|Given the fact that Malaysia's hockey has progressed
rapidly over the years while that of the Republic has failed to keep
pace, it would need an overly optimistic man to believe Singapore
can pip its arch rival for the South-east Asia Games gold.
In fact, there are two such men who firmly hold the view that the
coveted medal is not beyond reach.
And they should know.
For they played key roles when the Republic's hockey team last clinched
"In all these years, this is one team that has managed to build
up a high team spirit and morale. Each player is committed to playing
-- 1973 skipper Veer Singh
It was exactly two decades ago when Veer Singh, then 28, led Singapore's
men to the unthinkable task of defeating Malaysia 2-0 in a replay
of the final after the teams were deadlocked 0-0 in the first tie.
And midfield maestro M. Jeevanathan, then only 17, showed why he was
regarded as one of the most talented players when he distinguished
himself in the Sea Games series.
Now, as the competition moves from the grass of Jalan Besar Stadium
to the artificial turf at Delta Sports Complex, these two men believe
Singapore has a realistic chance of reliving the glory.
The sentiments expressed by Veer and Jeeva are not based entirely
"This year's squad is the only one, since
the 70's, that has trained together for more than a month," said
Jeeva. "We have very dedicated players and some of them start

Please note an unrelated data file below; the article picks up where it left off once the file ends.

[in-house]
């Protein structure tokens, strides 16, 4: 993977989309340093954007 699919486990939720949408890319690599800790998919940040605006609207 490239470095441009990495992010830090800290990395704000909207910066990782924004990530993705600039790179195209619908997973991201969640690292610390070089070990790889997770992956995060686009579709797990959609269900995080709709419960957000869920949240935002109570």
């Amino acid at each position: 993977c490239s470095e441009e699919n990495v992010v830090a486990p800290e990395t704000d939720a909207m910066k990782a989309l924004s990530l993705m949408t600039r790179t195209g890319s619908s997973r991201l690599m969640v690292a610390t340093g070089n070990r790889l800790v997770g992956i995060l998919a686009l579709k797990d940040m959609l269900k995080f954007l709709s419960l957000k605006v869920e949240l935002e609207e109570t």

training at six in the morning before rushing off to work."
Added Veer: "In all these years, this is one team that has managed
to build up a high team spirit and morale. Each player is committed
to playing hard." However, both believe the medal will not come
easy. The duo point out that the Malaysians have enormous international
experience while the Republic's team has been deprived of this exposure.
|"The present team is fit," comments
Veer. "If they play according to instructions and take their
chances well, we will have a 50-50 chance. "We have players who
are fighting to get a place in the team. Nothing is confirmed for
He singled out for mention two players - Gavin van Rooyen and Ranjit
Singh - whom he felt were very good individual ball players but he
added that the duo managed to blend well into the team. Jeeva says
that the team's dedication is exemplified by the fact that none of
the 16 players short-listed wanted to opt out.
"This shows they want to play for the country," he said.
"They have been fairly regular at training sessions despite constraints
and they have shown utmost commitment." He feels any comparison
between the present team and that of the 1973 victorious squad is
"It is a different game altogether," he says. "Playing
on grass and in turf require two different playing styles. Any comparison
is inappropriate." Jeeva feels that playing at home will prove
a valuable advantage.
"We have very dedicated players and some of them start training
at six in the morning before rushing off to work ... This shows they
want to play for the country. They have been fairly regular at training
sessions despite constraints and they have shown utmost commitment."
"The team will feel more comfortable and hopefully, we will also
get a good crowd to cheer the boys," he said. For the record,
Singapore's 1973 victory was achieved with goals from right-half Arul
Subramaniam and left winger Naginder Singh.
The chances of repeating this phenomenal victory may seem improbable.
But if the words of encouragement from Veer and Jeeva are anything
to go by, then perhaps history might just repeat itself. And hockey
would be provided the appropriate fillip to re-establish itself.